The Gendelman Children’s Holocaust Memorial to be integral part of the Holocaust Learning Experience and serve as a beacon for Holocaust remembrance and education
A monumental memorial that takes the form of a tree–cast from 32,000 pounds of bronze–by Palm Beach-based artist, Bruce Gendelman, will soon stand as a moving tribute to Holocaust awareness and education on the MorseLife Health System campus.
Scheduled to be completed this fall, the memorial will serve as a beacon for Holocaust remembrance and education as part of MorseLife’s commitment to teaching the lessons of the Holocaust through the Holocaust Learning Experience (HLE) presented by MorseLife NEXT GENERATIONS.
“The horrific facts of the Holocaust are almost beyond comprehension and impossible to discuss without getting emotional,” said Keith A. Myers, MorseLife’s President and CEO. “Bruce’s vision for what we have named the Gendelman Children’s Holocaust Memorial will provide a touchstone for reflection as students, families, and members of the community have the opportunity to meet with Survivors, their descendants, and our educators one-on-one.”
Rising 25 feet from its base of majestic roots and branching into a 28-foot wide canopy, the memorial is inspired by kapok trees, which are sacred in many cultures for providing protection and linking the earth with the sky. The “tree” will serve as home to 5,000 ceramic butterflies painted by Survivors, temple congregations, MorseLife residents, and local students as part of the worldwide Butterfly Project honoring the 1.5 million children who were murdered by Nazis. The sculpture will ultimately be surrounded by a tranquil butterfly garden on the Morselife campus, encouraging visitors to pause and reflect. The Gendelman Children’s Holocaust Memorial will stand as one of the nation’s largest bronze sculptures.
“Kapok represent strength and resilience,” Gendelman said. “Their roots are deep and broad; their trunks are massive, their branches embracing – they stand up to the enormous winds of hurricanes. The millions of lost lives represented by the delicate and colorful butterflies deserve such a mighty and ‘living’ memorial.”
Hidden within the tree’s canopy are the ruins of a concentration camp’s chimney, a symbol Gendelman often uses in his large-scale Holocaust paintings as a reminder that we must remain vigilant against evil.
The HLE uses the lessons of the Holocaust to enlighten and embolden present and future generations to be “upstanders” and not bystanders against bigotry and hate wherever it exists. The collaboration between Gendelman and HLE is an outgrowth of the MorseLife NOW for Holocaust Survivors Initiative that serves impoverished Holocaust Survivors and their families in Palm Beach County.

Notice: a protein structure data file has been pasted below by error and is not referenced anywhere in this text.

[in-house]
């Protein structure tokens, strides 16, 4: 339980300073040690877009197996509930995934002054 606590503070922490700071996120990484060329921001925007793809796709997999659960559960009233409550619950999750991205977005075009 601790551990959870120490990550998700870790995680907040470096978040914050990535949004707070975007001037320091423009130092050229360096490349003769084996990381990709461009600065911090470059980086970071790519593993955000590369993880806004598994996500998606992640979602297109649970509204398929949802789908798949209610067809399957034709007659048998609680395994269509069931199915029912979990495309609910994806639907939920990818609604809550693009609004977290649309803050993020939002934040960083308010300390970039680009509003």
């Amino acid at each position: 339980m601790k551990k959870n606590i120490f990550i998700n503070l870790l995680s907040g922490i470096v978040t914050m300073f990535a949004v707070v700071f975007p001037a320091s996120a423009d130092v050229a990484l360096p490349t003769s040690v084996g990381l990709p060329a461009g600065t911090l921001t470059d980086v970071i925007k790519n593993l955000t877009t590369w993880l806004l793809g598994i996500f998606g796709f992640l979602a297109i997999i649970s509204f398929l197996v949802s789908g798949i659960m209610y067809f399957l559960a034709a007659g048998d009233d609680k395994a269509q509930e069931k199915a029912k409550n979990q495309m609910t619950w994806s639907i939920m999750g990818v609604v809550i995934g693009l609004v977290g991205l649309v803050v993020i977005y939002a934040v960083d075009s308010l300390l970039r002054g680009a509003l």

“Survivors repeatedly tell us their greatest concern is that the lessons of the Holocaust will be forgotten when the witnesses to the horrors pass on,” said Myers. “The powerful impact of Bruce’s awe-inspiring memorial, combined with an engaging program of Holocaust education, is designed to fulfill our commitment to NEVER FORGET.”
The Making of the Gendelman Children’s Holocaust Memorial
The massive undertaking of modeling, engineering, and casting the memorial involves some 100 craftsmen and engineers. Every aspect has been painstakingly designed over the course of four years to withstand South Florida’s climate and extreme weather events.
The memorial was cast piece-by-piece using the lost-wax method, the same 6,000-year-old process used in the ancient Middle East, Asia, and Europe. The tree is comprised of more than 300 individual castings welded together on-site. Branching off the cast bronze limbs are 150 leafy branches water-jet cut from bronze plate. Each of the 5,000 butterflies will be nested in a 3D printed plate for protection, and individually arranged and secured to the sculpture by the artist.
The Artist’s Personal Connection to His Work
Gendelman’s practice encompasses landscape, portraiture, the Holocaust, and the COVID pandemic in a variety of media, including oil painting, sculpture, photography, and multi-media installations.
The artist’s paternal grandfather, David Neubauer, escaped to the United States prior to WWII. Tragically, only four dozen of the 48,000 Jews in his small town in Ukraine survived the Holocaust. Gendelman’s father, Max, was an American sniper on the front lines of the Battle of the Bulge.
Gendelman’s work stands in opposition to those who would deny the Holocaust. His body of post-witness Holocaust artwork has been the focus of solo exhibitions at the National Museum of American Jewish History, the Holocaust Memorial Center, and the Palac Sztuki in Krakow, Poland, a museum that once served as a Nazi headquarters.